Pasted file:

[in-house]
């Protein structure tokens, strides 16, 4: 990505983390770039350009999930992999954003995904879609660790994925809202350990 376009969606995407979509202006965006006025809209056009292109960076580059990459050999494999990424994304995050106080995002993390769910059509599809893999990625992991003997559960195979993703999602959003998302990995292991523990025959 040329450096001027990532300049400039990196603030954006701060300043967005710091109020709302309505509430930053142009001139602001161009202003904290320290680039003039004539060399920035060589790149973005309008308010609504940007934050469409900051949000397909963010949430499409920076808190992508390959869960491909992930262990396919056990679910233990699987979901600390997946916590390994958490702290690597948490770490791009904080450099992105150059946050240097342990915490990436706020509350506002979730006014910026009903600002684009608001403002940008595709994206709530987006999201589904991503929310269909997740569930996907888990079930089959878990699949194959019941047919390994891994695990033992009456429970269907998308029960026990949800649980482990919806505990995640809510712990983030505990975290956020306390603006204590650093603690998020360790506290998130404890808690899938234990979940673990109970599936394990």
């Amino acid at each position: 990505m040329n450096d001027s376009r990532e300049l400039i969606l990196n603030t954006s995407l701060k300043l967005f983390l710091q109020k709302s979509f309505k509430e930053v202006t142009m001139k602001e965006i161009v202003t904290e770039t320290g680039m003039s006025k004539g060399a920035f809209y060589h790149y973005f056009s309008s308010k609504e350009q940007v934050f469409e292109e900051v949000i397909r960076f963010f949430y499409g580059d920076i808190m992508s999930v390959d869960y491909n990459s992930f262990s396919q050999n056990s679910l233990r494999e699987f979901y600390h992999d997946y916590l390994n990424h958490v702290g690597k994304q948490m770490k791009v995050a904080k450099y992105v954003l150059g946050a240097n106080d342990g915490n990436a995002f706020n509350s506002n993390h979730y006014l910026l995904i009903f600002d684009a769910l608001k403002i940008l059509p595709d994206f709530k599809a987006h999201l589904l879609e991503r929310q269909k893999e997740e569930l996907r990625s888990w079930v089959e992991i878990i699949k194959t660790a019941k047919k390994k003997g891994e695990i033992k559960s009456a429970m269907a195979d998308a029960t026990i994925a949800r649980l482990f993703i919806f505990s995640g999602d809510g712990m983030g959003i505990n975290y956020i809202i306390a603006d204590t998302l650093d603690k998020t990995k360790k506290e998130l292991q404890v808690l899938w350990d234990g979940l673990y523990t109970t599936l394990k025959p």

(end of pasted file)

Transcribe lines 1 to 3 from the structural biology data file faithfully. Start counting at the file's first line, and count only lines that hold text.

[in-house]
């Protein structure tokens, strides 16, 4: 990505983390770039350009999930992999954003995904879609660790994925809202350990 376009969606995407979509202006965006006025809209056009292109960076580059990459050999494999990424994304995050106080995002993390769910059509599809893999990625992991003997559960195979993703999602959003998302990995292991523990025959 040329450096001027990532300049400039990196603030954006701060300043967005710091109020709302309505509430930053142009001139602001161009202003904290320290680039003039004539060399920035060589790149973005309008308010609504940007934050469409900051949000397909963010949430499409920076808190992508390959869960491909992930262990396919056990679910233990699987979901600390997946916590390994958490702290690597948490770490791009904080450099992105150059946050240097342990915490990436706020509350506002979730006014910026009903600002684009608001403002940008595709994206709530987006999201589904991503929310269909997740569930996907888990079930089959878990699949194959019941047919390994891994695990033992009456429970269907998308029960026990949800649980482990919806505990995640809510712990983030505990975290956020306390603006204590650093603690998020360790506290998130404890808690899938234990979940673990109970599936394990």
């Amino acid at each position: 990505m040329n450096d001027s376009r990532e300049l400039i969606l990196n603030t954006s995407l701060k300043l967005f983390l710091q109020k709302s979509f309505k509430e930053v202006t142009m001139k602001e965006i161009v202003t904290e770039t320290g680039m003039s006025k004539g060399a920035f809209y060589h790149y973005f056009s309008s308010k609504e350009q940007v934050f469409e292109e900051v949000i397909r960076f963010f949430y499409g580059d920076i808190m992508s999930v390959d869960y491909n990459s992930f262990s396919q050999n056990s679910l233990r494999e699987f979901y600390h992999d997946y916590l390994n990424h958490v702290g690597k994304q948490m770490k791009v995050a904080k450099y992105v954003l150059g946050a240097n106080d342990g915490n990436a995002f706020n509350s506002n993390h979730y006014l910026l995904i009903f600002d684009a769910l608001k403002i940008l059509p595709d994206f709530k599809a987006h999201l589904l879609e991503r929310q269909k893999e997740e569930l996907r990625s888990w079930v089959e992991i878990i699949k194959t660790a019941k047919k390994k003997g891994e695990i033992k559960s009456a429970m269907a195979d998308a029960t026990i994925a949800r649980l482990f993703i919806f505990s995640g999602d809510g712990m983030g959003i505990n975290y956020i809202i306390a603006d204590t998302l650093d603690k998020t990995k360790k506290e998130l292991q404890v808690l899938w350990d234990g979940l673990y523990t109970t599936l394990k025959p």